I read about the diminishing number of shops selling CDs and DVDs in Singapore with great concern ("Music sales up on popularity of streaming services"; Monday).
At first glance, some may simply attribute this to the rise of digital downloads.
But there is more to it than this, and it would serve the entire retail industry well to take heed.
With cheaper discs available direct to our doorstep from places such as Amazon, and with iTunes and other online sources easily accessible, the modern consumer is spoilt for choice.
The superb customer service of online retailers also contrasts with the dour and unhelpful experience we can expect locally.
A brick and mortar store has three important components that determine its ability to survive.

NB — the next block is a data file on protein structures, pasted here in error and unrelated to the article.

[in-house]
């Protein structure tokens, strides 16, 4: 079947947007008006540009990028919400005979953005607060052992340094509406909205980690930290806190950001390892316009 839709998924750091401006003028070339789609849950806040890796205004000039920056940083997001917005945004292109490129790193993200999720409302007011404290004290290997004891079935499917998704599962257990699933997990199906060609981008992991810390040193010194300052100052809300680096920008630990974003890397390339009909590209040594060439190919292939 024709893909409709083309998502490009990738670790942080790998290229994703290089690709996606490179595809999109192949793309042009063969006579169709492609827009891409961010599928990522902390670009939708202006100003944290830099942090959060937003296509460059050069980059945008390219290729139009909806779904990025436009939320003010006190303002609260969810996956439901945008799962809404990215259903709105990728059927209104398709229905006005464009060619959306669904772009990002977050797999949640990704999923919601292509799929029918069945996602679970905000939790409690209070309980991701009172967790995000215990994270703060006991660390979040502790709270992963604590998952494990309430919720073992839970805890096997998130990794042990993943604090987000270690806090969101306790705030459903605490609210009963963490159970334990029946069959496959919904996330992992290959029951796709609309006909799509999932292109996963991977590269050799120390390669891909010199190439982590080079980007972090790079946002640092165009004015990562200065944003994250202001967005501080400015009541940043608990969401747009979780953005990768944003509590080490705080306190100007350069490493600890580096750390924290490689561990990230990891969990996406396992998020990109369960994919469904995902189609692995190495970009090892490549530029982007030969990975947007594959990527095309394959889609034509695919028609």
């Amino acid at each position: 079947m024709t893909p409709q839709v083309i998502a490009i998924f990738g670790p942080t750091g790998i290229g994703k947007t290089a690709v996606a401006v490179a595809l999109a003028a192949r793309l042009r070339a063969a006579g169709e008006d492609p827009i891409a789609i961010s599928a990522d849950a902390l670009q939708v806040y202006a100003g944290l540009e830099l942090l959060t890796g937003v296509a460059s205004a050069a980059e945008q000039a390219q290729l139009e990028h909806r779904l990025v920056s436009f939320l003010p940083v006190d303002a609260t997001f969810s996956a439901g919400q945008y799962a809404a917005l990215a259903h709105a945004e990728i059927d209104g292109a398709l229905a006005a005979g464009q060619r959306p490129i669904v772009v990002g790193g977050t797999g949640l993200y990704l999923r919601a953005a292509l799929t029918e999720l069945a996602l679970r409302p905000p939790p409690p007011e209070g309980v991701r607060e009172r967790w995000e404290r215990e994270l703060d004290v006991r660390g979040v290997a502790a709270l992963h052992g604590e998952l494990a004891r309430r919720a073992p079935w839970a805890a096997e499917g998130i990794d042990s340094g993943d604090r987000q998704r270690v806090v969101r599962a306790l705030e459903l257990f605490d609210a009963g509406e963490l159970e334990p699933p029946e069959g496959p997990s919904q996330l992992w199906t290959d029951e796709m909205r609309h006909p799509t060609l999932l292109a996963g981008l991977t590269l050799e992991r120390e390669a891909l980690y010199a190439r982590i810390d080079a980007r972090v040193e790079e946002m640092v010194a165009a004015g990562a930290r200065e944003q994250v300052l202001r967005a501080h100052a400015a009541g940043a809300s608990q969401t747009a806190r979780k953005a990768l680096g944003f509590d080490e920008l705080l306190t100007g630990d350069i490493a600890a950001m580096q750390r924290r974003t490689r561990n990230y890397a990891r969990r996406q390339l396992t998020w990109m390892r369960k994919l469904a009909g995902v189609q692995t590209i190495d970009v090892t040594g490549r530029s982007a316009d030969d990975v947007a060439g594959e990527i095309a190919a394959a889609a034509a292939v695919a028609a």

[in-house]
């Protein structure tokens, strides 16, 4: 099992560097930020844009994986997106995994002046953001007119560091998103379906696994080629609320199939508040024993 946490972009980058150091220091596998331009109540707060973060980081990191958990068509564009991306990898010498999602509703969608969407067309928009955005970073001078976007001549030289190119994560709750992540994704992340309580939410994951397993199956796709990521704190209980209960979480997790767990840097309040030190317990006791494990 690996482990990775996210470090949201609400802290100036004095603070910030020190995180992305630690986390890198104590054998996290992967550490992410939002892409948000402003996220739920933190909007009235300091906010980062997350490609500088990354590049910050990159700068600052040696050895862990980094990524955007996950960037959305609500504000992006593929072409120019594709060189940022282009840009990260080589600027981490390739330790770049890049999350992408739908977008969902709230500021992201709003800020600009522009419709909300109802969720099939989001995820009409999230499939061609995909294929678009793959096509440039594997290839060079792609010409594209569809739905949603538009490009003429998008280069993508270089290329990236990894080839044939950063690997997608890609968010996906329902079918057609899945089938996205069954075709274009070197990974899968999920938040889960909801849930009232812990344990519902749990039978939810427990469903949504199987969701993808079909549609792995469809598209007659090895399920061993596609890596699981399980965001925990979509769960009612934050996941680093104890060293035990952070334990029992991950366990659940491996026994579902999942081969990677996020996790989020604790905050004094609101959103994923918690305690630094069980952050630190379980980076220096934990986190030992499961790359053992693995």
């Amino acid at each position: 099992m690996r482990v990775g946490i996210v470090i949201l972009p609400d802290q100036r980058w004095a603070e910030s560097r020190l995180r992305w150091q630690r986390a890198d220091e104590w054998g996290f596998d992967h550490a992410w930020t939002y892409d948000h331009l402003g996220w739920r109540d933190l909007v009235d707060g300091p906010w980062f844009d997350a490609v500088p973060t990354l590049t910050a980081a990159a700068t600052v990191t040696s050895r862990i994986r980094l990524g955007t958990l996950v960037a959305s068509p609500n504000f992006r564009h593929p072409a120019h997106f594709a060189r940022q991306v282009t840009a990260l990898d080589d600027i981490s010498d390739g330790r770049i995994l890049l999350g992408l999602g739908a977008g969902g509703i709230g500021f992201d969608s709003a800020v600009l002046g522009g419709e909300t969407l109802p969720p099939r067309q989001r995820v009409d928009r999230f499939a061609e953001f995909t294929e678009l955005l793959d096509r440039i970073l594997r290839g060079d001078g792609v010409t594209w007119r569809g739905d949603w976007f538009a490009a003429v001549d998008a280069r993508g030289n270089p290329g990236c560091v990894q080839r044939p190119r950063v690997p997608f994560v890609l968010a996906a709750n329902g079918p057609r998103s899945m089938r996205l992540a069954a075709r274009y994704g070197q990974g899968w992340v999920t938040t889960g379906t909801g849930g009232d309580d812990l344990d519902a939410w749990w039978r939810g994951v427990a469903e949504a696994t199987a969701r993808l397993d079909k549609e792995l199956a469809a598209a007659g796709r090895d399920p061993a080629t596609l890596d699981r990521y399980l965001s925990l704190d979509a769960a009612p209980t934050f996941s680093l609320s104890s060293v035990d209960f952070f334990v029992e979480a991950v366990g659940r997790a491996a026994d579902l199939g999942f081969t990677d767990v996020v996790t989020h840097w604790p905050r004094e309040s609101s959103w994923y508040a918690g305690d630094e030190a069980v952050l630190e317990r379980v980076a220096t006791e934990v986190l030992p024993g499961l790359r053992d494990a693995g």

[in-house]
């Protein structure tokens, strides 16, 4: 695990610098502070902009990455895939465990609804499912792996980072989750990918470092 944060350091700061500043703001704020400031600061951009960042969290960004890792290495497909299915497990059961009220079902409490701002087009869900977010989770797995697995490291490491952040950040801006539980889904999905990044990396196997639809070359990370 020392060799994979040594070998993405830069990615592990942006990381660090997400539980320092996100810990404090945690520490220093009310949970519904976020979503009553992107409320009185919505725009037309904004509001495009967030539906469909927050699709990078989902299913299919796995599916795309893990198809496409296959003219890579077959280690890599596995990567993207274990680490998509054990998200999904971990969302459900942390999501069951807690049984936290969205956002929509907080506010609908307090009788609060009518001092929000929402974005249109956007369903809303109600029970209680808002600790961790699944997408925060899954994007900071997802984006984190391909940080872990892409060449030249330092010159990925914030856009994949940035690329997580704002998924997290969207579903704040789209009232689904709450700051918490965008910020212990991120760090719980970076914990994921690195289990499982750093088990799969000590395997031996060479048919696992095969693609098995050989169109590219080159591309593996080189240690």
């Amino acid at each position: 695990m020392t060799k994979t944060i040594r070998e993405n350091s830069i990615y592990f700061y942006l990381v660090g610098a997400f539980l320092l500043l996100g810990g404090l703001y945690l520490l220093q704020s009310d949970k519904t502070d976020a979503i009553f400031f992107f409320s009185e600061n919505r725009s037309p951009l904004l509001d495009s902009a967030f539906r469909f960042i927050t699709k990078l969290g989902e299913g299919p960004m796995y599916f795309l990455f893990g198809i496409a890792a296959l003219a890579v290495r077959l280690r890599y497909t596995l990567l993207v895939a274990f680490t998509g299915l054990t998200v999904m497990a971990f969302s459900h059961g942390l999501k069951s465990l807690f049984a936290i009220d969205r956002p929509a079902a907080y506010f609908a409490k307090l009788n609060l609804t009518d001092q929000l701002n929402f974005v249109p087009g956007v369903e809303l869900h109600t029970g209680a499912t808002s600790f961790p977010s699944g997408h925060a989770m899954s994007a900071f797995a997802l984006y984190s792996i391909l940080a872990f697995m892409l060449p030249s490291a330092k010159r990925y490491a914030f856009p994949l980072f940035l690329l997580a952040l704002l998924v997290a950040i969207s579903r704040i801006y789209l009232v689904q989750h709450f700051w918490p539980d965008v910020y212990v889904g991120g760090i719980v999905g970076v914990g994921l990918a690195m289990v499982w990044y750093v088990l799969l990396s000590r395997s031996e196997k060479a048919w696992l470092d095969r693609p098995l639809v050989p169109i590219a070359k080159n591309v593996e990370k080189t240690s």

First, the CD itself, which is only a small part of the cost. We are actually still competitive here, since many discs are made in Asia.
Second, manpower costs. The model of everyone clamouring for higher pay only adds to a spiral that decimates our desirability to shoppers.
The third component is rental. If we allow market forces and profits to drive up rental costs, then even large chains cannot survive.
The drive to increase prices has downstream effects on other costs. Wages seldom match these costs, and, in the end, everyone suffers.
Those who think it is just the music industry that is affected should observe the number of Singapore shoppers going to neighbouring countries such as Thailand for a better shopping experience.
Ultimately, the Government and the retail sector need to take a long, hard look at how we do business, and examine the issue of escalating costs, lest we become a shopping desert.
Peter Loon Seng Chee